This sounds like a recipe for the opposite of success. 

China portal, which already streams American television institution Saturday Night Live via its popular video site, will produce its own version of the show with SNL producer Lorne Michaels. That's something that wasn't included in the 40th anniversary episode.

Sohu's Saturday Night Live channel here has been a moderate success, with single-episode views peaking at 3.8 million. The show is in the original English and some have Chinese subtitles.

SNL's production company, Broadway Video, will make it in similar fashion, namely as a sketch comedy show. No word on whether it will be streamed live or not, or what Michaels' role will be exactly.

We don't quite get how this will fly. SNL itself hasn't been funny for decades. Subtract from that the opportunities, for sarcasm, satire, and political commentary of any kind, and it sounds like China's most famous live comedy show that's right, the Spring Festival Gala, which is also not funny. 

The Los Angeles Times' Julie Makinen summed it up well: "Organizers of the [Spring Festival] gala an annual affair that is the year’s most widely watched TV show  said propaganda officials had decreed “three no’s” for the program: No vulgar content, no low-brow content and no artists with histories of drug use or other personal problems. (Such red lines, if in effect for SNL, would have chased the program off the air long ago.)"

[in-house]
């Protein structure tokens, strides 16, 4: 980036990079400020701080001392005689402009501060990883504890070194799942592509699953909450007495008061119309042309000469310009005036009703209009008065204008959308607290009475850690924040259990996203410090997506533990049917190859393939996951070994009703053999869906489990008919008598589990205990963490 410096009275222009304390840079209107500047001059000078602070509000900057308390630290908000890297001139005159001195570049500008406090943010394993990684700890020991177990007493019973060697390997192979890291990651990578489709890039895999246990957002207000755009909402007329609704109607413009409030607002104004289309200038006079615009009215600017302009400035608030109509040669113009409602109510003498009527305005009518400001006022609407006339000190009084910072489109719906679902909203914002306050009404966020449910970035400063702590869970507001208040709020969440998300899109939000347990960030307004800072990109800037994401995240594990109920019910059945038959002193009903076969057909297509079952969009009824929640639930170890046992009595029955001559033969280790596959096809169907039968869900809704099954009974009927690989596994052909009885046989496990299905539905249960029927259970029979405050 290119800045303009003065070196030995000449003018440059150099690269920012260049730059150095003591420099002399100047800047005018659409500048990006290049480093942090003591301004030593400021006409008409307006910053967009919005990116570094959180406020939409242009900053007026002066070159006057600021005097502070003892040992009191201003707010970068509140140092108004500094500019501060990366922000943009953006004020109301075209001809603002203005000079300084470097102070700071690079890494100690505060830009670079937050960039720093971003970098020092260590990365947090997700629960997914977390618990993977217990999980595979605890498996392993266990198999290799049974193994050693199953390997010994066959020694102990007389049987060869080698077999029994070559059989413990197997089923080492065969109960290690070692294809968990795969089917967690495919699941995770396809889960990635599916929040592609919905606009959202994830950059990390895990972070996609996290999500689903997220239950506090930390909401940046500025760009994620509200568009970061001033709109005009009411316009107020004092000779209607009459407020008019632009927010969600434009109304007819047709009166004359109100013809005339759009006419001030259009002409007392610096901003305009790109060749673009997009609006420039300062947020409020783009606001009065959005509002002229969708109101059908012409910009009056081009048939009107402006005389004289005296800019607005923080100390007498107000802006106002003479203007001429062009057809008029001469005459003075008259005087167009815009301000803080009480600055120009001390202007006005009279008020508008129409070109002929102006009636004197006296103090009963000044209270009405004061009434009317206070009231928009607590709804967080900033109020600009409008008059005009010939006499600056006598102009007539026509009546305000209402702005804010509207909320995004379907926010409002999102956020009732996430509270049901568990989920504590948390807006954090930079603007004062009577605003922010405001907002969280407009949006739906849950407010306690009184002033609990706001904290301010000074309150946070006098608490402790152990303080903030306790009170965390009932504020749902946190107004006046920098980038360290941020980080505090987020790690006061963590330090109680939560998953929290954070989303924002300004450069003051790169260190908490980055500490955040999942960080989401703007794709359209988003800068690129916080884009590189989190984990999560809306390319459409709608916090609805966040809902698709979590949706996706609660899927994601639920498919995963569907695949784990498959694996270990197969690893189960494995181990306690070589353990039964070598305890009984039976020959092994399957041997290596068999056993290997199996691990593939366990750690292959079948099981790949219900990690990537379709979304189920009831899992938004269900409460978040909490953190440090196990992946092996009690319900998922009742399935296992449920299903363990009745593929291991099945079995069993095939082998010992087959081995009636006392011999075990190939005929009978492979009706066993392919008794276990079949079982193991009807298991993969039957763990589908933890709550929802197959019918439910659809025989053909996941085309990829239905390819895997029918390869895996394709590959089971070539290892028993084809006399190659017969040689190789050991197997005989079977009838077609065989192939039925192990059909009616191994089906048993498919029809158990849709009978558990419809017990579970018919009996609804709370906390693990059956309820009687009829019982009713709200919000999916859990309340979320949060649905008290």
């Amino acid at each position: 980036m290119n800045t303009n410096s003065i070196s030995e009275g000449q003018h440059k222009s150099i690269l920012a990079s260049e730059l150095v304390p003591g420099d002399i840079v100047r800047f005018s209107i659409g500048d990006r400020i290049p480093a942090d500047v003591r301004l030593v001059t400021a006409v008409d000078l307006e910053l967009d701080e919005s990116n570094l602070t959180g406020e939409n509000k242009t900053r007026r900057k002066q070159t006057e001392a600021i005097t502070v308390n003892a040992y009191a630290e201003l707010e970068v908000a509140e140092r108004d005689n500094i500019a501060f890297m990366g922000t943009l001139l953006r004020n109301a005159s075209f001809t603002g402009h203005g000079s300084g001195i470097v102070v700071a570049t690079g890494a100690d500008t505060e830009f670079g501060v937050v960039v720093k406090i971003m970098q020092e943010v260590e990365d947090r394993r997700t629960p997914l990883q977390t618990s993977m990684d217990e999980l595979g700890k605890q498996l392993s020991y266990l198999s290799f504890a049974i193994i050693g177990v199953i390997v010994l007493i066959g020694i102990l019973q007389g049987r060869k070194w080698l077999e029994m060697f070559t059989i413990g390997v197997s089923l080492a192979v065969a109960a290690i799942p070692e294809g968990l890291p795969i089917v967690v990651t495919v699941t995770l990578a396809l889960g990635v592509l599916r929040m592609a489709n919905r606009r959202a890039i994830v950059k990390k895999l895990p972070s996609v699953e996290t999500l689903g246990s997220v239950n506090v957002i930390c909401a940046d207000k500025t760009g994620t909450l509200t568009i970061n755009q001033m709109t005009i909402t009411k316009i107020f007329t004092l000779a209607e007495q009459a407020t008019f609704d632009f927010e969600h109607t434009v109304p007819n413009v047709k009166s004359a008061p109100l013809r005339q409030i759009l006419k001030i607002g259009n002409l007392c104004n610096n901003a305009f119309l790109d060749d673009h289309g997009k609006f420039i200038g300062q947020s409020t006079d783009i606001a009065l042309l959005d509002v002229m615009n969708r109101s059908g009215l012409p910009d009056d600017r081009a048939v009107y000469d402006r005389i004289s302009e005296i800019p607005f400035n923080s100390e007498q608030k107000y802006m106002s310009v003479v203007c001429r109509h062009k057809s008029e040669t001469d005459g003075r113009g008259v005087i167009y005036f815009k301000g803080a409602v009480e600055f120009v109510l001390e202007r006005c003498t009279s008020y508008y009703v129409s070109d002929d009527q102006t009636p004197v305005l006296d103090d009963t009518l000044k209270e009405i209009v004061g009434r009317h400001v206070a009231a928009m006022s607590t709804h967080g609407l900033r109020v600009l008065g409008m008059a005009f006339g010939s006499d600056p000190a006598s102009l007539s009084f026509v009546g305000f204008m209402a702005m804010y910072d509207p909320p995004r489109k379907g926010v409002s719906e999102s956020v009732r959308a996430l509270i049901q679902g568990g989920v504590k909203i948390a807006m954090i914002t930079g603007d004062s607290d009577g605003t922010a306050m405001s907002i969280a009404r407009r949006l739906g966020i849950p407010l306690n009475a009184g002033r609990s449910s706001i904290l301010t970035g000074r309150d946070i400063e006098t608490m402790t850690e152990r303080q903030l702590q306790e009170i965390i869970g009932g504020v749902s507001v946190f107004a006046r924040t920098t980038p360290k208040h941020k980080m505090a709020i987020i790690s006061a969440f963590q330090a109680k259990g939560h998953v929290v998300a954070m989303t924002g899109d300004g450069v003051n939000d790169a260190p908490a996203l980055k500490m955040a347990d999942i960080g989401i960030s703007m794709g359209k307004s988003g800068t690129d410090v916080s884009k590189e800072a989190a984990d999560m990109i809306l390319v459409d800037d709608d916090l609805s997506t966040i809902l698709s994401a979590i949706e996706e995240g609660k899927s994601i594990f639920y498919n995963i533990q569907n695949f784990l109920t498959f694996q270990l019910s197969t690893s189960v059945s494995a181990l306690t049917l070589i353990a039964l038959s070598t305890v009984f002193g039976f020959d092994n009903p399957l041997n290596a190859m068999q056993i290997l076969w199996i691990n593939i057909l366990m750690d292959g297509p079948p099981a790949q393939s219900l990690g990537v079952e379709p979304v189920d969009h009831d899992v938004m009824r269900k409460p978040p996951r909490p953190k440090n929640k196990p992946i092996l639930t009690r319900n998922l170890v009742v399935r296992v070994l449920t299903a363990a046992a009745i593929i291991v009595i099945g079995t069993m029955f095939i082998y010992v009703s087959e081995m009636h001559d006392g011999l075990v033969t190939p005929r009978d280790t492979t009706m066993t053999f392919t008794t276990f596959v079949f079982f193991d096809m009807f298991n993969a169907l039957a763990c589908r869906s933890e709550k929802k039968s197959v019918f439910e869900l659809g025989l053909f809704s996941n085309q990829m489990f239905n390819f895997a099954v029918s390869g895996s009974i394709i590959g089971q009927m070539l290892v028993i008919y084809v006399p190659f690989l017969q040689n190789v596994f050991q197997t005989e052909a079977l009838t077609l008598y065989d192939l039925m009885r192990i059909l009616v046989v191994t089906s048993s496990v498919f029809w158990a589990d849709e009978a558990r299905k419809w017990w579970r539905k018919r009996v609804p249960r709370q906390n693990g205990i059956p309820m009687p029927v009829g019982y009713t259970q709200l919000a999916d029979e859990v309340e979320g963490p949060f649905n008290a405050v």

SNL's most viewed bit on Youku, above, has been viewed 1.6 million times, which is a relative pittance compared to viral videos on the channel that get 10x multiples of that.

The show will air in early 2016, Sohu said. This writer bets it never debuts, at least not unless the Korean version of SNL subtitled in Chinese appears first and becomes a viral hit. 

We've written at length about Beijing's extraordinarily unfunny comedy scene although there was that secret Louis CK gig, which was awesome. You can read more about comedy in Beijing here.

Photo: Wikimedia

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